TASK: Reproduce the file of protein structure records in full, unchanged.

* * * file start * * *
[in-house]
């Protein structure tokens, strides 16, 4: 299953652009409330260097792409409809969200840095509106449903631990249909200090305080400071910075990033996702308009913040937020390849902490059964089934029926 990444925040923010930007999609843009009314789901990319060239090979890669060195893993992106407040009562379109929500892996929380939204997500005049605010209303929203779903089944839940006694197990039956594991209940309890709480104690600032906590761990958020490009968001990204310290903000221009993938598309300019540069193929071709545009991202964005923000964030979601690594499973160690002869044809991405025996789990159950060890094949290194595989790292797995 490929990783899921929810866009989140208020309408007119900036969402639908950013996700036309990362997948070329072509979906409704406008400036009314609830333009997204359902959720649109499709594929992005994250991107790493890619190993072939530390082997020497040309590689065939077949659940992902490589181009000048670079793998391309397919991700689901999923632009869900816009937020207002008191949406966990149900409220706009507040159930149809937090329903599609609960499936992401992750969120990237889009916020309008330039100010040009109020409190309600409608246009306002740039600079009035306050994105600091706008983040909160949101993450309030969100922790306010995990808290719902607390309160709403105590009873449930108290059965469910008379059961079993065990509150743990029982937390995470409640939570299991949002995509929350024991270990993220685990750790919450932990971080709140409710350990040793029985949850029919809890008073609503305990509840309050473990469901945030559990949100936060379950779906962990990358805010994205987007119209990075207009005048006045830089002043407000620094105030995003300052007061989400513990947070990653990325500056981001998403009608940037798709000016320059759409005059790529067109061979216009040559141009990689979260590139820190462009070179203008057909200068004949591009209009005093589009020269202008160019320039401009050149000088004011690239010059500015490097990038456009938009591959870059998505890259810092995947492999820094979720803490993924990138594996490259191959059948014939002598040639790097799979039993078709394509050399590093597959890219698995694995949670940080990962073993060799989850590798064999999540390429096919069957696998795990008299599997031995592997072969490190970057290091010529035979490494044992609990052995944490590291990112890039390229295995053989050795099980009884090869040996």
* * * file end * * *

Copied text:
[in-house]
């Protein structure tokens, strides 16, 4: 299953652009409330260097792409409809969200840095509106449903631990249909200090305080400071910075990033996702308009913040937020390849902490059964089934029926 990444925040923010930007999609843009009314789901990319060239090979890669060195893993992106407040009562379109929500892996929380939204997500005049605010209303929203779903089944839940006694197990039956594991209940309890709480104690600032906590761990958020490009968001990204310290903000221009993938598309300019540069193929071709545009991202964005923000964030979601690594499973160690002869044809991405025996789990159950060890094949290194595989790292797995 490929990783899921929810866009989140208020309408007119900036969402639908950013996700036309990362997948070329072509979906409704406008400036009314609830333009997204359902959720649109499709594929992005994250991107790493890619190993072939530390082997020497040309590689065939077949659940992902490589181009000048670079793998391309397919991700689901999923632009869900816009937020207002008191949406966990149900409220706009507040159930149809937090329903599609609960499936992401992750969120990237889009916020309008330039100010040009109020409190309600409608246009306002740039600079009035306050994105600091706008983040909160949101993450309030969100922790306010995990808290719902607390309160709403105590009873449930108290059965469910008379059961079993065990509150743990029982937390995470409640939570299991949002995509929350024991270990993220685990750790919450932990971080709140409710350990040793029985949850029919809890008073609503305990509840309050473990469901945030559990949100936060379950779906962990990358805010994205987007119209990075207009005048006045830089002043407000620094105030995003300052007061989400513990947070990653990325500056981001998403009608940037798709000016320059759409005059790529067109061979216009040559141009990689979260590139820190462009070179203008057909200068004949591009209009005093589009020269202008160019320039401009050149000088004011690239010059500015490097990038456009938009591959870059998505890259810092995947492999820094979720803490993924990138594996490259191959059948014939002598040639790097799979039993078709394509050399590093597959890219698995694995949670940080990962073993060799989850590798064999999540390429096919069957696998795990008299599997031995592997072969490190970057290091010529035979490494044992609990052995944490590291990112890039390229295995053989050795099980009884090869040996």